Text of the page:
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Perry McAdow House facts for kids

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Perry McAdow House
U.S. Historic district
Contributing property
Location 4605 Cass Avenue
Detroit, Michigan
Built 1891
Architect Martin Scholls & Son
Architectural style Renaissance Revival
Part of Warren-Prentis Historic District (ID97001477)
NRHP reference No. 80004405
Quick facts for kids
Significant dates
Added to NRHP July 03, 1980
Designated CP December 01, 1997

The Perry McAdow House is a Renaissance Revival house located at 4605 Cass Avenue in Midtown Detroit, Michigan. It was designated a Michigan State Historic Site in 1976 and listed on the National Register of Historic Places in 1980.


Clara McAdow and her husband Perry W. McAdow earned their fortune gold mining in Montana, largely through Clara's work. Perry was Clara's second husband; her first husband, Dr. C. E. Tomlinson moved with her to Coulson, Montana, where Clara got a job with the Northern Pacific Railroad, and was able to move to a position of responsibility unusual for a woman at the time. When Tomlinson died, Clara invested their savings in property in Billings, and was noted as having made some of the biggest real estate investments and trades in Billings' history. She met Perry through her real estate trading, and married him in 1884, at which point he was wheelchair bound. Perry was given the opportunity to buy a stake in the Spotted Horse mine with Snookum Joe Anderson, but wasn't interested in mining when Anderson wanted to move on, and Clara took over the business, buying it for $11,000, and, through her work, after two years, it was producing about 75 ounces of gold a day. She sold it in 1890 to investors from Helena, Montana, for $500,000.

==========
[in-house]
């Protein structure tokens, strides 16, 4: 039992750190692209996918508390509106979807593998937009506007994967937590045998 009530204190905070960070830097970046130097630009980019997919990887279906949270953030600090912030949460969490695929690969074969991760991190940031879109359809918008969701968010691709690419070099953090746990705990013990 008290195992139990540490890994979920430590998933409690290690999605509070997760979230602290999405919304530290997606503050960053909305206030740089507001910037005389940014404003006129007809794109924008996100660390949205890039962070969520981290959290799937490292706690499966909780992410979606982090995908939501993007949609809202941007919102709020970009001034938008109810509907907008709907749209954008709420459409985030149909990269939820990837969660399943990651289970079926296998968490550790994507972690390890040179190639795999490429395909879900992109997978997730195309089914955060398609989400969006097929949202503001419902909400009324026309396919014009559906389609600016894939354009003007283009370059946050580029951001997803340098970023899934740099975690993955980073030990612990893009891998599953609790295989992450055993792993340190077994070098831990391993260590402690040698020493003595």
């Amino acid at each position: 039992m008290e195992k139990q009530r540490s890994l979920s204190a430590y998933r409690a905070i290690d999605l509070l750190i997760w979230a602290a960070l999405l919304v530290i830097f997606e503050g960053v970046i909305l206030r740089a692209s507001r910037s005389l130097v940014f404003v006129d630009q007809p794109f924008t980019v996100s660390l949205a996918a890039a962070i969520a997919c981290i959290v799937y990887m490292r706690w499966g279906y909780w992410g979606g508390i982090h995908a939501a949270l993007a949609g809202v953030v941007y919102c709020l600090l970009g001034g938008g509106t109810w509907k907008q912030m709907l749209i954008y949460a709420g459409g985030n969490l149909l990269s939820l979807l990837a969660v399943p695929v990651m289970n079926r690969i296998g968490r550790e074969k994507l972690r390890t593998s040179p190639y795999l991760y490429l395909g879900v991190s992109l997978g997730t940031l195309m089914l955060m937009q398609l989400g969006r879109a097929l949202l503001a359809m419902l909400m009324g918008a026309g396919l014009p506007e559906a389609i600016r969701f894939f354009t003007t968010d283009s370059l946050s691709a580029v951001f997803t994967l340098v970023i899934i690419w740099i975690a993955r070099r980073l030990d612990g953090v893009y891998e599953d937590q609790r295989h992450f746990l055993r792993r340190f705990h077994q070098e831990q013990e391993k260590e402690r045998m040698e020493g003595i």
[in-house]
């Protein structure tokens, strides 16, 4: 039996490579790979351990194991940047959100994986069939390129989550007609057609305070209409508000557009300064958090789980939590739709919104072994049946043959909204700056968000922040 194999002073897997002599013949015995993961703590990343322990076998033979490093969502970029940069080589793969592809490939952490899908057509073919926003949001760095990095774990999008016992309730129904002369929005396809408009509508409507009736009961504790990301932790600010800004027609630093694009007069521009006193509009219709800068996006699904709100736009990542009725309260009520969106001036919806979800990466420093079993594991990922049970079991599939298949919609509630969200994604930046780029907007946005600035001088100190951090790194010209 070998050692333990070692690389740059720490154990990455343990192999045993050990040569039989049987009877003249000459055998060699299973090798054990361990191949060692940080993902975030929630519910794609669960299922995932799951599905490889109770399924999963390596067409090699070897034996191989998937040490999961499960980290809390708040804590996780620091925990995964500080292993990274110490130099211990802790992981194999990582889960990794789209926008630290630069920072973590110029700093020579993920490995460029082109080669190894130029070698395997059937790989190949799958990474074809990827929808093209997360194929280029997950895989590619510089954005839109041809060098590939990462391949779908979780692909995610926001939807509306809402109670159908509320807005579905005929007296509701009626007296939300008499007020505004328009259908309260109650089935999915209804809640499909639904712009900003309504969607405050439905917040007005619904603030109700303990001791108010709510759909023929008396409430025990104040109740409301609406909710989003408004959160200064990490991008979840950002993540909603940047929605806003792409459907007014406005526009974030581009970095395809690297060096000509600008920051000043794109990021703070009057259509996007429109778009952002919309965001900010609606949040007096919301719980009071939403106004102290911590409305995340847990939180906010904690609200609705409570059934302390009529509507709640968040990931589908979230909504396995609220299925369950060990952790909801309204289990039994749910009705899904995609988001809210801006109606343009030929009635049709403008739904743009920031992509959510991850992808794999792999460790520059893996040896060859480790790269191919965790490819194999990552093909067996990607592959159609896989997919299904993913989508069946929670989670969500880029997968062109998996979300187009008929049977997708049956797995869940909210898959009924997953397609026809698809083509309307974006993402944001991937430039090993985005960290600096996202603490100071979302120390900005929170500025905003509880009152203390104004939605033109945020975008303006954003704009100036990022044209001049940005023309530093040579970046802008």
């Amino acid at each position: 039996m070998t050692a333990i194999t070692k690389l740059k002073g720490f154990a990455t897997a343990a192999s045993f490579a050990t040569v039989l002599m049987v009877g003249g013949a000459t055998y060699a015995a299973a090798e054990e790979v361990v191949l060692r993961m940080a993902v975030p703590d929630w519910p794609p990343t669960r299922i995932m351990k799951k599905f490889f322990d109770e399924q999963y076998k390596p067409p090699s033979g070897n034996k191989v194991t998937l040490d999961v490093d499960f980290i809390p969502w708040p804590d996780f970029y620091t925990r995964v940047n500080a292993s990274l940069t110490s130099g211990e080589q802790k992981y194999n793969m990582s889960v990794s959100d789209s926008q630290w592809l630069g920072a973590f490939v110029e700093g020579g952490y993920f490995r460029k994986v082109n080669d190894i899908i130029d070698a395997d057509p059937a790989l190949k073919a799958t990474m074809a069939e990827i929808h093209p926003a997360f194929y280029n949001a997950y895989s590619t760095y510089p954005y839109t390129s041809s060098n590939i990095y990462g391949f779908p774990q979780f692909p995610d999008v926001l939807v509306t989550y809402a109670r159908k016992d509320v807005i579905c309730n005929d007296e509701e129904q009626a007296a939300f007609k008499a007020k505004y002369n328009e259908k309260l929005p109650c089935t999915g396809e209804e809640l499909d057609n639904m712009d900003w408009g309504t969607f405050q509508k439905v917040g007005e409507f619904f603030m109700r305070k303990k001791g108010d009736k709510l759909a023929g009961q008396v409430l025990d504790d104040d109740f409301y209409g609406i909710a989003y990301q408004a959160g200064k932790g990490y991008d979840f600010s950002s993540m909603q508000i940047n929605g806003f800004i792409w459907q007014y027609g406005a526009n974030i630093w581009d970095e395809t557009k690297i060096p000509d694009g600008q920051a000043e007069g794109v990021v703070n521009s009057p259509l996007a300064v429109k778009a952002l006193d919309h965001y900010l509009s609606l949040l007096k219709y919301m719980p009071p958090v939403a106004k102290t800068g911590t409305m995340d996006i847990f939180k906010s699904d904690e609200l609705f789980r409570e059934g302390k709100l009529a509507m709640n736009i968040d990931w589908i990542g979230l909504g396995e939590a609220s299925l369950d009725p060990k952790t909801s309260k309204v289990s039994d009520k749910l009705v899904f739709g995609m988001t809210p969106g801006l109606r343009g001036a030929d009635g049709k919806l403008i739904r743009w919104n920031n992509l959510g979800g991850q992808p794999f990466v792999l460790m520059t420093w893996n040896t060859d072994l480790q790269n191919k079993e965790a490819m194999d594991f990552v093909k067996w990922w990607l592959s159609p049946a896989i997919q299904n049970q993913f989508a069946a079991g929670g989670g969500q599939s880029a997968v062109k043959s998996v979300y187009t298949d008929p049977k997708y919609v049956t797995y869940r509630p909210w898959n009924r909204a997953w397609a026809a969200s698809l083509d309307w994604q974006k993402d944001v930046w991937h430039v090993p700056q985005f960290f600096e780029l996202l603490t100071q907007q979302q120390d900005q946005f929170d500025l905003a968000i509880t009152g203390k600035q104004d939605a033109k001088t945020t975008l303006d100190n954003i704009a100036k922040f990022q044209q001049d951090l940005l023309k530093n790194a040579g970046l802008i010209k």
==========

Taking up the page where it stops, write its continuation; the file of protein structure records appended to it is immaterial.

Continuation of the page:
In 1891, they built an elaborate mansion, the Perry McAdow House, on Cass for a cost of $65,000 as an entrance into Detroit society. The couple lived there until 1897. The house was used as a private residence until 1913, when it was sold to the First Universalist congregation. The church used it as a place of worship for three years until a new church immediately to the north was completed, after which the house was used as a parish house.


The house has two and a half stories with a hipped roof, and is constructed of red brick and brownstone. The exterior boasts bay windows, Corinthian columned porches, parapet balustrades, and a modillion cornice; the interior features notable frescos, paneling, plasterwork and stained glass. Behind the original house is a two-story, red brick church hall, built in 1917.

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